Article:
The three Republican candidates for the House of Delegates in Arlington are on the offensive. Out on the civic association circuit, they're hitting hard at their opponents' voting records, charging the three incumbent Democrats with "saying one thing in Richmond and another in Arlington."

Theodore A. (Ted) Lattanzio, now in his second race for the House, accuses the Democrats of voting to let criminals back on the streets. His running mate Georgia A. Delyannis has picked on their stand on the ban on drug paraphernalia. And E. J. (Jay) Jarvis II insists that all three incumbents -- Mary A. Marshall, Warren G. Stambaugh and James F. Almand -- have lost touch with the folks back home.

Given the strength of the Democratic ticket in Arlington, taking the offense may be the Republicans' best tack. It's been eight years since the county sent a Republican to the House of Delegates and Arlington's election results last year -- which gave pluralities to Democrats running in local and congressional races -- gave little evidence of a mounting Republican tide in the county.

Still, Republicans have taken heart from their majority on the County Board and from the national conservative mood. This year, unlike 1979, they're running a full slate of candidates in Arlington's three-member 22nd House District, hoping to crack on Nov. 3 what generally is perceived as the most liberal delegation in the Virginia legislature.

Thus far, the Republicans have had trouble taking aim at their targets. For instance, two weeks ago, Delyannis charged that all three Democrats had voted against the ban on drug paraphernalia, until it was pointed out that the bill passed the House last winter 98 to 0. Defending herself, she came back with a 1980 roll call, when the bill failed because of constitutional questions. And finally, she noted that Stambaugh was absent this year when the House took its final vote on the bill.

"He didn't take a stand," charged 48-year-old Delyannis at an Arlington Forest Civic Association meeting last week.

To Stambaugh, the drug paraphernalia question is an example of the "shrill" and "reckless" tone that has crept into the delegates' race this year. He voted for the ban on drug paraphernalia this year and to contend otherwise, he says, is to "blatantly distort" the record.

Lattanzio, a 34-year-old official of the National Rifle Association who finished fourth in 1979, says he is stressing crime and tax issues. He has attacked the Arlington delegation's votes for the state's early-parole law, for reform of the state's "good time" rules for prisoners and to exempt people under 21 from Virginia's mandatory sentence for crimes committed with guns.

The Democrats have defended these votes, noting, for example, that the six-month early release program has allowed the state to supervise all prisoners exiting state institutions, not just parolees.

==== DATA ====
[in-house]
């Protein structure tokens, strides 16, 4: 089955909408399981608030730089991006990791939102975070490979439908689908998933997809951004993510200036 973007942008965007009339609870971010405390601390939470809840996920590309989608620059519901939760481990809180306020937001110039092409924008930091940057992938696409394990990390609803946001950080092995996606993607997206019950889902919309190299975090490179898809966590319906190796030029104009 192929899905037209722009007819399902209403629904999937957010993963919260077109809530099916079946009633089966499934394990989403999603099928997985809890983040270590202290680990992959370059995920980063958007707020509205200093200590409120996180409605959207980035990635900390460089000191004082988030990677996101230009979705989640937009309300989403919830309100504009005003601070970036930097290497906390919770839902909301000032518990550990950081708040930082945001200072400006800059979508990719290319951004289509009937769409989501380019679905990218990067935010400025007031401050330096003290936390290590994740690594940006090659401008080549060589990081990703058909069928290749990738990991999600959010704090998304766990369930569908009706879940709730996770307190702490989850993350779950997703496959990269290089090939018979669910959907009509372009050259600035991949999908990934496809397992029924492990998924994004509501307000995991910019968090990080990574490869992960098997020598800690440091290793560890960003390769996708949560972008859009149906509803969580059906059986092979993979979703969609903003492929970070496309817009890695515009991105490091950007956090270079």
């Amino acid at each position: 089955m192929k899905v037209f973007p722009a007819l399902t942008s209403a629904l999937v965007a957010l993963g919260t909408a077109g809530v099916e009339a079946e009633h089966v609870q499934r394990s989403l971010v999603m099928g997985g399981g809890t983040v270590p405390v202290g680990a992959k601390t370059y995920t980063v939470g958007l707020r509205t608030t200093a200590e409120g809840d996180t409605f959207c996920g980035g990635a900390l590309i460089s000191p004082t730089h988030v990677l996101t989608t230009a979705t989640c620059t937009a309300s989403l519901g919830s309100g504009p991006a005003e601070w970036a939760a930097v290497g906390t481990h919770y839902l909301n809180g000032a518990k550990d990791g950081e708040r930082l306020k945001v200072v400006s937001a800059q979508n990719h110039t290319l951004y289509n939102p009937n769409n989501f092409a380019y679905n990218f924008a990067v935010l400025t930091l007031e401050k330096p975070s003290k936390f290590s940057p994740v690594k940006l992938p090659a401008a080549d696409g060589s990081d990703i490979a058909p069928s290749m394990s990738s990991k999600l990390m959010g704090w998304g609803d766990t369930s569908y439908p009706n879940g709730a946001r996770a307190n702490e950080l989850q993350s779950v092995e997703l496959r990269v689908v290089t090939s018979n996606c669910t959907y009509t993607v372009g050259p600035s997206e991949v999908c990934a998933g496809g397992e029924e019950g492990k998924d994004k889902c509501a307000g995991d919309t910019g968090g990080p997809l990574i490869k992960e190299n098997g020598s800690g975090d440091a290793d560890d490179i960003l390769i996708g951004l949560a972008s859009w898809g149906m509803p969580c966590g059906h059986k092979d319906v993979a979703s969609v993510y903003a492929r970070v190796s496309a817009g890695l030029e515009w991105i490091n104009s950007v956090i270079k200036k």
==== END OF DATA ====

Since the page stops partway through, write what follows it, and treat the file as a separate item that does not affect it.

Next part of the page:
Furthermore, as Marshall stressed recently, two of the three bills were proposed by the Republican administration of Gov. John N. Dalton. "It suddenly occurred to me that our opponents aren't running against us, they're running against a Republican governor," she told one civic association. "Maybe they should take their campaign down to Richmond."

Jarvis, a 37-year-old insurance underwriter, has made less of the incumbents' past votes although he alludes to an "arrogance and aloofness" that comes from holding office too long. He has pressed for changes in the state's redistricting plan to allow delegates to run in single, rather than multi-member districts.

Also running this year is 29-year-old Rodney McFadden, the Libertarian candidate who advocates an abolition of the sales tax and opposes continued subsidies for Metro.

This year, as in the past, Arlington's Democrats are running as a team, emphasizing their combined 24 years experience in the legislature and promising renewed efforts on issues dear to Arlington voters, including repeal of the four per cent sales tax on food, a cause championed by Stambaugh.

Of the three, Marshall, a 60-year-old veteran with 12 years in the legislature and a long record in matters involving the elderly, is regarded as the strongest candidate, having led the ticket decisively in the last election. Although Almand, a 32-year-old lawyer, finished third in 1979, some Republicans speculate this year that the most vulnerable Democrat is Stambaugh, now running for his fifth term.

While the GOP ticket in Arlington is receiving more in targeted aid from the state and national parties this year, party officials concede theirs is an uphill fight. "But," said Jade West, chairman of the Arlington Republican party, "last time, we didn't have the [County] Board majority, Congress and the White House."